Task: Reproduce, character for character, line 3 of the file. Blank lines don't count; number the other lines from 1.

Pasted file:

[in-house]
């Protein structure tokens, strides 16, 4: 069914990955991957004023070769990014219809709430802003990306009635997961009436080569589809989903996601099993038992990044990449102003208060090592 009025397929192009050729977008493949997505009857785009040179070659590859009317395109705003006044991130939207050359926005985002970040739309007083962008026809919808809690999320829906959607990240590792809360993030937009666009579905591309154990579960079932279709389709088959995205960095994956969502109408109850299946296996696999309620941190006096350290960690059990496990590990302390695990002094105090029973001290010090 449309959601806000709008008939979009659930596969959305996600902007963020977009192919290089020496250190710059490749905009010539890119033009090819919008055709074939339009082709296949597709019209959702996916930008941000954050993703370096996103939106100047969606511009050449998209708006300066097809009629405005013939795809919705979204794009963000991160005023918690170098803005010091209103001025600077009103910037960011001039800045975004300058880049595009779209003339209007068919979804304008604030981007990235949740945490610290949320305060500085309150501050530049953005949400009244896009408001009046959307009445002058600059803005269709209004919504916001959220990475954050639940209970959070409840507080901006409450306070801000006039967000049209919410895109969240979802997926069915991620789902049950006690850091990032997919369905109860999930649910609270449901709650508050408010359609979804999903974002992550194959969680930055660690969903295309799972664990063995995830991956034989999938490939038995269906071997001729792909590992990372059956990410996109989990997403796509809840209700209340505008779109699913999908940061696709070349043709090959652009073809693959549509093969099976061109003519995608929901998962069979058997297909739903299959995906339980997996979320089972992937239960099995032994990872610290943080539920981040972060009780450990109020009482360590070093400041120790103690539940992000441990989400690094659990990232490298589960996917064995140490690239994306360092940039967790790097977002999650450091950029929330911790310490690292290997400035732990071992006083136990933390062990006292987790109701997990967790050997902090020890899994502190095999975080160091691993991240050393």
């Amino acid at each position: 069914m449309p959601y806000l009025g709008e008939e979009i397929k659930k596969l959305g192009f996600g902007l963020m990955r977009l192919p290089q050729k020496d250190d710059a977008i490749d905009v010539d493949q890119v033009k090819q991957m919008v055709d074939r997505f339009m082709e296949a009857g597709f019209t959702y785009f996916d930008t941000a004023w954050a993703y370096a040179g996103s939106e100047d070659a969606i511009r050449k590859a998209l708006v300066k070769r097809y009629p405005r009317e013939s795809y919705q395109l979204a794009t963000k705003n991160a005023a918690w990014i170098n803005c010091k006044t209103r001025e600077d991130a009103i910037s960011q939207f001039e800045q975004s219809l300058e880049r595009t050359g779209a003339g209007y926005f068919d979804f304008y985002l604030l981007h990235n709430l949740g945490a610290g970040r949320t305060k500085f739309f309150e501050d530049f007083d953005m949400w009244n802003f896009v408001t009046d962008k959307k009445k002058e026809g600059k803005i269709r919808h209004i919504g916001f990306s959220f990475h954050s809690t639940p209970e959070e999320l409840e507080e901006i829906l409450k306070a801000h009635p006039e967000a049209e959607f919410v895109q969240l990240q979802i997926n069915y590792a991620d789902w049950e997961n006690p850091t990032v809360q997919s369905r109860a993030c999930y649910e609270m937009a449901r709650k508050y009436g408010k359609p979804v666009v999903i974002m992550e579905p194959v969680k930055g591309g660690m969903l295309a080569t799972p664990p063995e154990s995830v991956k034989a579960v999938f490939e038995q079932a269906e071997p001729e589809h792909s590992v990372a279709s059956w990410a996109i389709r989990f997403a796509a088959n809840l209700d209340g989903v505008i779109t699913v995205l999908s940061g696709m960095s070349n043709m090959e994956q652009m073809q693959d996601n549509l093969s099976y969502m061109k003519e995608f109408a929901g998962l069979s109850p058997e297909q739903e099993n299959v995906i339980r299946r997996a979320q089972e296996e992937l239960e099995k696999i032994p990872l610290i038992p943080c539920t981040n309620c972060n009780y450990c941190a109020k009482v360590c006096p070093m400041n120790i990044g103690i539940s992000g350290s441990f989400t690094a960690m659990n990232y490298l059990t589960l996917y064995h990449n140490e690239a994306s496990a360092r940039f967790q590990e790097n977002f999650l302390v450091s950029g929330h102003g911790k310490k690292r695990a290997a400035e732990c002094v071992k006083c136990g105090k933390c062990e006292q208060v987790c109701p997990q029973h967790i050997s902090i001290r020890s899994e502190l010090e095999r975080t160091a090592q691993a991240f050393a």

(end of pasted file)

């Amino acid at each position: 069914m449309p959601y806000l009025g709008e008939e979009i397929k659930k596969l959305g192009f996600g902007l963020m990955r977009l192919p290089q050729k020496d250190d710059a977008i490749d905009v010539d493949q890119v033009k090819q991957m919008v055709d074939r997505f339009m082709e296949a009857g597709f019209t959702y785009f996916d930008t941000a004023w954050a993703y370096a040179g996103s939106e100047d070659a969606i511009r050449k590859a998209l708006v300066k070769r097809y009629p405005r009317e013939s795809y919705q395109l979204a794009t963000k705003n991160a005023a918690w990014i170098n803005c010091k006044t209103r001025e600077d991130a009103i910037s960011q939207f001039e800045q975004s219809l300058e880049r595009t050359g779209a003339g209007y926005f068919d979804f304008y985002l604030l981007h990235n709430l949740g945490a610290g970040r949320t305060k500085f739309f309150e501050d530049f007083d953005m949400w009244n802003f896009v408001t009046d962008k959307k009445k002058e026809g600059k803005i269709r919808h209004i919504g916001f990306s959220f990475h954050s809690t639940p209970e959070e999320l409840e507080e901006i829906l409450k306070a801000h009635p006039e967000a049209e959607f919410v895109q969240l990240q979802i997926n069915y590792a991620d789902w049950e997961n006690p850091t990032v809360q997919s369905r109860a993030c999930y649910e609270m937009a449901r709650k508050y009436g408010k359609p979804v666009v999903i974002m992550e579905p194959v969680k930055g591309g660690m969903l295309a080569t799972p664990p063995e154990s995830v991956k034989a579960v999938f490939e038995q079932a269906e071997p001729e589809h792909s590992v990372a279709s059956w990410a996109i389709r989990f997403a796509a088959n809840l209700d209340g989903v505008i779109t699913v995205l999908s940061g696709m960095s070349n043709m090959e994956q652009m073809q693959d996601n549509l093969s099976y969502m061109k003519e995608f109408a929901g998962l069979s109850p058997e297909q739903e099993n299959v995906i339980r299946r997996a979320q089972e296996e992937l239960e099995k696999i032994p990872l610290i038992p943080c539920t981040n309620c972060n009780y450990c941190a109020k009482v360590c006096p070093m400041n120790i990044g103690i539940s992000g350290s441990f989400t690094a960690m659990n990232y490298l059990t589960l996917y064995h990449n140490e690239a994306s496990a360092r940039f967790q590990e790097n977002f999650l302390v450091s950029g929330h102003g911790k310490k690292r695990a290997a400035e732990c002094v071992k006083c136990g105090k933390c062990e006292q208060v987790c109701p997990q029973h967790i050997s902090i001290r020890s899994e502190l010090e095999r975080t160091a090592q691993a991240f050393a």